If you own a business, there is a high likelihood that you have needed, or will need, a vendor or service provider for various aspects of your business. A vendor is someone who sells goods and services to businesses and includes anyone from an internet and telephone provider to a website designer. So what exactly is a vendor agreement? Why would you need one and what should be in it?
The Vendor Agreement
A vendor agreement, or vendor contract, is a legal agreement that clearly states the provisions and conditions of the work to be performed by a contractor. In other words, it is a contract that will include several key points such as date, time, and location where the services must be provided.
What are they used for?
Having a vendor agreement in place for every vendor you deal with is important because it provides protection from future issues by helping to set the expectations between the parties when it comes to things such as the type and quality of services provided, the duration of services, the cost and payment terms, and liability issues if something goes wrong.
Provisions to Include
Although there are many different forms of vendor agreements and each depends on the type of service you are engaging the vendor for, there are some basics that should be in every kind of agreement. These include:
- Goods or Services: Since you are looking for a vendor because your business needs a particular service or good, the agreement should clearly explain exactly what is being purchased.
- Payment Terms: After a description of the goods or services, this is the next most important provision to include. It can be structured in several different ways such as by completion of specified milestones, monthly, or in a lump sum at the beginning or end of the entire contract. However you decide to structure it, be sure that the total cost and time that each payment is due is unequivocally clear to avoid any potential conflict between you and the vendor.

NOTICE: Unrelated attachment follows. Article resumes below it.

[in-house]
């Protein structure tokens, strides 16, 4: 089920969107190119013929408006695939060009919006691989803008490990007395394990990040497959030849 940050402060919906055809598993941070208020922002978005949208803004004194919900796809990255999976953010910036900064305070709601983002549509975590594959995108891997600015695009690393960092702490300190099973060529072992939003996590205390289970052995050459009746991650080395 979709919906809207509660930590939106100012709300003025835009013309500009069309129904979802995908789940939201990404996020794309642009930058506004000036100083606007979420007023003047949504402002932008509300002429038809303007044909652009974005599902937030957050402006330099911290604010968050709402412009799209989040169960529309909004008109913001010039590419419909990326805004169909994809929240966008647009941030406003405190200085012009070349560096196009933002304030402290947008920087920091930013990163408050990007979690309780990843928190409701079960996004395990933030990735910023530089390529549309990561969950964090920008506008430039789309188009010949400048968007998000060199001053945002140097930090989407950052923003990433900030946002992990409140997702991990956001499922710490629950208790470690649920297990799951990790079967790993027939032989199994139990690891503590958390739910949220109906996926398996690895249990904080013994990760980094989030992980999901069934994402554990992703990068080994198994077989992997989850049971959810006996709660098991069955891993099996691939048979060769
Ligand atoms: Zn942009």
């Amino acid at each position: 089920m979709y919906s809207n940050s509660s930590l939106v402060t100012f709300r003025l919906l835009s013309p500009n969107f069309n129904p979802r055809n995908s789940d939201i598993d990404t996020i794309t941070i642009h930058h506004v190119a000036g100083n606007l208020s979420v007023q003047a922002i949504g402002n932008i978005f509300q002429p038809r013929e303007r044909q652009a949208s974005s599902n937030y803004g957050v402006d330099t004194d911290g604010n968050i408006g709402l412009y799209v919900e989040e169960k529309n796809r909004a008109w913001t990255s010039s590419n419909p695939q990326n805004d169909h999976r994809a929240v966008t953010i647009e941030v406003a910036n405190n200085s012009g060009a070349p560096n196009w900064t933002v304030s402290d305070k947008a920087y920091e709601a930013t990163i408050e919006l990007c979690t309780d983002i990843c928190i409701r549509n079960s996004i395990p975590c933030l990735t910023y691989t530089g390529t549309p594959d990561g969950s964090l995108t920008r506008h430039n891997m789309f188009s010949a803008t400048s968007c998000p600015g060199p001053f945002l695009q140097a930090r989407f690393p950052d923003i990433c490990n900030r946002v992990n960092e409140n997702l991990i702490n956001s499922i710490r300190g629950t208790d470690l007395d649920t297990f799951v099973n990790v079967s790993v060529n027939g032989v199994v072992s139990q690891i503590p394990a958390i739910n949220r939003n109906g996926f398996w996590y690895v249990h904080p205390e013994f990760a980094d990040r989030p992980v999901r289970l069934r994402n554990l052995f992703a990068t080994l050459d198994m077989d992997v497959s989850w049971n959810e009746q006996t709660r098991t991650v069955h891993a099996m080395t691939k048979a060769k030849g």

- Term/Termination: The term defines how long will the contract will run and termination will explain how each party can get out of the relationship. Generally, the term is for a fixed period or, alternatively, until the services are completed.
- Representations & Warranties: This section is important because it sets out specific representations and warranties that a vendor should be comfortable making before entering into the contract such as: ability to enter, that nothing will infringe on intellectual property rights of third parties, and that the vendor has the necessary qualifications and expertise to perform the services.
- Confidentiality: If you plan to share sensitive information with the vendor, it is prudent to include a confidentiality provision. This provision will make it clear that any information shared cannot be disclosed to anyone else and it may not be used for any purpose other than for the contracted for purpose of performing the services as described in the agreement.
- Limitation of liability and Indemnification: This is necessary to include in case something goes wrong. Indemnity is a contractual provision where one party agrees to cover the losses of another party in specified circumstances.
As a business owner, you undoubtedly have needed to contract for services or goods outside of your business. The Law Office of Jack Sturgill has over 40 years experience helping Maryland business owners like you navigate the complexities of running a business. Contact us today at 410-296-6485 to see how we can help you.
The Law Office of Jack Sturgill has decades of experience helping clients that have been involved in personal injury cases. If you have been involved in an accident and need help in determining your rights, contact us at 410-296-6485 to discuss your claim.
- Ready to Sell? 4 Things You Can Do to Prepare - July 20, 2020
- How to Respond After Having a Complaint Filed Against You as a Professional - June 20, 2020
- Is Your Maryland LLC in Good Standing? - April 20, 2020